The King is coming... The King is coming home... Up and down the streets this news was passed along like Chinese Whispers, whispered from house to shop, and between lovers friends and neighbours, until it got tweeted and it became a lion's roar: THE KING OF LEFTOVERS IS COMING HOME! The local paper even printed an inside guide on how to prepare for his return. People planned their meals and only bought what they needed; they used up or froze anything edible or composted it; while others new to loving food and hating waste wrote questions down to ask him. Excitement soared as the big day drew nearer and the posters pasted everywhere declared his imminent arrival.
With one day to go, roads were closed, bunting was strung, and collapsible tables and chairs were unfolded. Shops donated their discarded food and volunteers set up their stretch-food-more stalls. Anticipation hung in the air like the delicious smell of baking bread. Appetites whetted, many people didn't want to go home and camped out that starry night. People gathered round blazing bins and sang, played instruments or told stories, only retiring to line the processional streets with their sleeping bags and woolly hats.
For these devotees, the big day began with the King's Golden Tip: leftover-made soup in a mug, and anyone that camped was not allowed to refuse, to choose to go hungry. Breakfast, as the King said, was not a meal to be skipped. By ten o'clock, the crowd had swelled and been whipped up to a feverish pitch. “We want the King!” “We want the King!” They chanted, but soon grew quiet at the sound of distant tom-toms. A fevered whisper of “He's coming!” rippled through the throng.
Two tom-tom beaters appeared at the top of the high street, with the King's tall, masculine figure dribbling a basketball behind them. He had dressed for his home crowd on this special occasion: his chef hat upright on his head and in a singlet with baggy shorts and trainers, and with both his biceps tied with a band of banana leaves. He confidently dribbled the ball and shot a few hoops at the baskets strategically placed en route. The crowd whooped as he scored and cheered even more when he gave his basketball away to a wide-eyed boy.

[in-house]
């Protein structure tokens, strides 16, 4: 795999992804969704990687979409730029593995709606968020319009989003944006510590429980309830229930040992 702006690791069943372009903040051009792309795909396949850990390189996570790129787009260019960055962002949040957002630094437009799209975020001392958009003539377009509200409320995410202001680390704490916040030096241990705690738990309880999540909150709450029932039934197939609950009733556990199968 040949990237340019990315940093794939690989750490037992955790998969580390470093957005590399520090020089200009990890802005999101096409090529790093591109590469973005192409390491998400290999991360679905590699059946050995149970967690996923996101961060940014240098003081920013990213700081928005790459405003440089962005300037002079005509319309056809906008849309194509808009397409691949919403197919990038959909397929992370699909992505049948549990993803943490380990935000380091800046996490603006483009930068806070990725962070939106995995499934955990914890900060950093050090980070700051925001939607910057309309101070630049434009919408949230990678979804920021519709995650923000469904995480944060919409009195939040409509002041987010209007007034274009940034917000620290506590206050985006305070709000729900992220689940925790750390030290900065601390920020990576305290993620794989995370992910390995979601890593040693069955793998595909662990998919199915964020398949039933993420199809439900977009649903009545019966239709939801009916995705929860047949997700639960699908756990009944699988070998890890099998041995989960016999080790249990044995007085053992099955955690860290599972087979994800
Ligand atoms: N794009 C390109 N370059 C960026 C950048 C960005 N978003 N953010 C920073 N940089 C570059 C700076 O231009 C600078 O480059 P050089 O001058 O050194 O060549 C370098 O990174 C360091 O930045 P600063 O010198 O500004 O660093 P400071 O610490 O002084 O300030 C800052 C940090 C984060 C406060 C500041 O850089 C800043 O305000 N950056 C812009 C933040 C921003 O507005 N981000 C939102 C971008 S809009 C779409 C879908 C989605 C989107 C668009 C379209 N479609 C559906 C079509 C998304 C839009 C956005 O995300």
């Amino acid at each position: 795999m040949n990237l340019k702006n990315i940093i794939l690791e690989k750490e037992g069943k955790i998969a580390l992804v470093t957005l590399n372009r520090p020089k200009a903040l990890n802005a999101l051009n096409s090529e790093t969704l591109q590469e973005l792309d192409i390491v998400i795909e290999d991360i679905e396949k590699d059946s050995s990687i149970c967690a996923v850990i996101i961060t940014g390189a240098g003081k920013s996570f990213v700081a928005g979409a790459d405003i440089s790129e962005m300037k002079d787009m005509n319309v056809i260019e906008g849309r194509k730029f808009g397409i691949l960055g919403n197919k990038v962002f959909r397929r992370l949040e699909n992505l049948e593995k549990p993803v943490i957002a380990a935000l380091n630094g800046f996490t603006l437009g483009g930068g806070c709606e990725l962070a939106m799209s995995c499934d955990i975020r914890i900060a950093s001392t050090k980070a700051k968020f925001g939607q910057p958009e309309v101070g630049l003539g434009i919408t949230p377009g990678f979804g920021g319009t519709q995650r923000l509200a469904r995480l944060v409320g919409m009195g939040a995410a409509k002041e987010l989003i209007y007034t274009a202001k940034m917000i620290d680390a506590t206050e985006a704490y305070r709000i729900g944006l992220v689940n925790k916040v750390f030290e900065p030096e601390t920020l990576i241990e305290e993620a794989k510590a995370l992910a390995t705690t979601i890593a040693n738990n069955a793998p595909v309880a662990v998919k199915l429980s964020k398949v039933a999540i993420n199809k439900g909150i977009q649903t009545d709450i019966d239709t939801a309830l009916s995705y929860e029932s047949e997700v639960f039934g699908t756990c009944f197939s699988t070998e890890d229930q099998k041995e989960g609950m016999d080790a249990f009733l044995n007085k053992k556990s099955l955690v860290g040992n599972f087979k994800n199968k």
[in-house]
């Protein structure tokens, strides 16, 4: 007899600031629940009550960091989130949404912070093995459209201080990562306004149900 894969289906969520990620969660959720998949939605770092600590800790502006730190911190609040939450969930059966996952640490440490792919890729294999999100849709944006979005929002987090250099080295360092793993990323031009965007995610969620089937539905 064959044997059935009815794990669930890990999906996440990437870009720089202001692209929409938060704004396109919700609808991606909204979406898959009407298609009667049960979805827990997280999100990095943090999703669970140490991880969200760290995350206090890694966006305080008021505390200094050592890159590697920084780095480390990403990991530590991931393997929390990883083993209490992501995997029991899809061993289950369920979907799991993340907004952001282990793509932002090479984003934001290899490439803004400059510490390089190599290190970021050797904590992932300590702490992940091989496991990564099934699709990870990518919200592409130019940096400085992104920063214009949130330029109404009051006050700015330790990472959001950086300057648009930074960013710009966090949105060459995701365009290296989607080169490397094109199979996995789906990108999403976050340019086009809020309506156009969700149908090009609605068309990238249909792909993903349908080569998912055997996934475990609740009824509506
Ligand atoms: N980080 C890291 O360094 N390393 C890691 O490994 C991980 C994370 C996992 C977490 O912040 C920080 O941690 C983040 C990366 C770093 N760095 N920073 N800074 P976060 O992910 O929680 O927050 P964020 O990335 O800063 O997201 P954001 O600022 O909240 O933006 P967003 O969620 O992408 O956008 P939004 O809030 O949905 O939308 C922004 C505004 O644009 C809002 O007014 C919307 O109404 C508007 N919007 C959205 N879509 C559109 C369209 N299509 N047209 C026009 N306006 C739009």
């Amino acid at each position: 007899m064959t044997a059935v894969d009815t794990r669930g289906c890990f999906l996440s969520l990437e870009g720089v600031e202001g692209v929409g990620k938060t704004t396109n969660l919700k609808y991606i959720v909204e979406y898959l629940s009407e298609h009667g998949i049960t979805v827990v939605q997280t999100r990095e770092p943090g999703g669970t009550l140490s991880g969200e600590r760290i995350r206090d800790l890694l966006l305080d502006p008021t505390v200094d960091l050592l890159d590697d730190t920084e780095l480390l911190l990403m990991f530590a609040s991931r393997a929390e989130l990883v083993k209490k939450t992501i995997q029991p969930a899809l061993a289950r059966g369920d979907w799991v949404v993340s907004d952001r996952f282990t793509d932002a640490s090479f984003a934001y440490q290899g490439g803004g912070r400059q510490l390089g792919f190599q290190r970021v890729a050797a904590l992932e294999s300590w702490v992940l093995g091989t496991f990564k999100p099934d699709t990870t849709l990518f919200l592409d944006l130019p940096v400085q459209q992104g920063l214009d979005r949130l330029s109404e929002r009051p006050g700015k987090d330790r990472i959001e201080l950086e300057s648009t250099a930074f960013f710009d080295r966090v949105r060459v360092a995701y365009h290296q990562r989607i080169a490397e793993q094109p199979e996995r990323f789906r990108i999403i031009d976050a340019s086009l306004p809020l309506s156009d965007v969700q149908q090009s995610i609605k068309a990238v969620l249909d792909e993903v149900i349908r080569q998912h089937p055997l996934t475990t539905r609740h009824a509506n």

The King high-fived hands until he reached his outdoor cooking station, where he rattled his pots and pans like Ainsley Harriott as he made his signature dish: Banana Skin Curry. Volunteers dispersed tasters in tupperware with leaflets of the recipe, and as they supped the King talked. He began by thanking them for their support, and briefly touched on the success of his UK tour along with his appearances on TV. He said he was on the road to driving the message home: Love Food, Hate Waste, but he had a long way to go. As the crowd listened, rapt by his speech, they observed he had the passion of a Jamie Oliver or a James Martin, and that he too was a force to be reckoned with.
When the applause died, a orderly queue formed for people to meet the King and put to him their leftover questions directly. Some had even brought bags filled with stale bread and over-ripe fruits, and with each he patiently explained a nugget of his Food Waste Philosophy. He made children laugh, encouraging them to try new foods and let them help him in demonstrating another one of his recipes. He visited stalls and talked to shop-keepers, students, and parents; all those who believed in him and supported his campaign.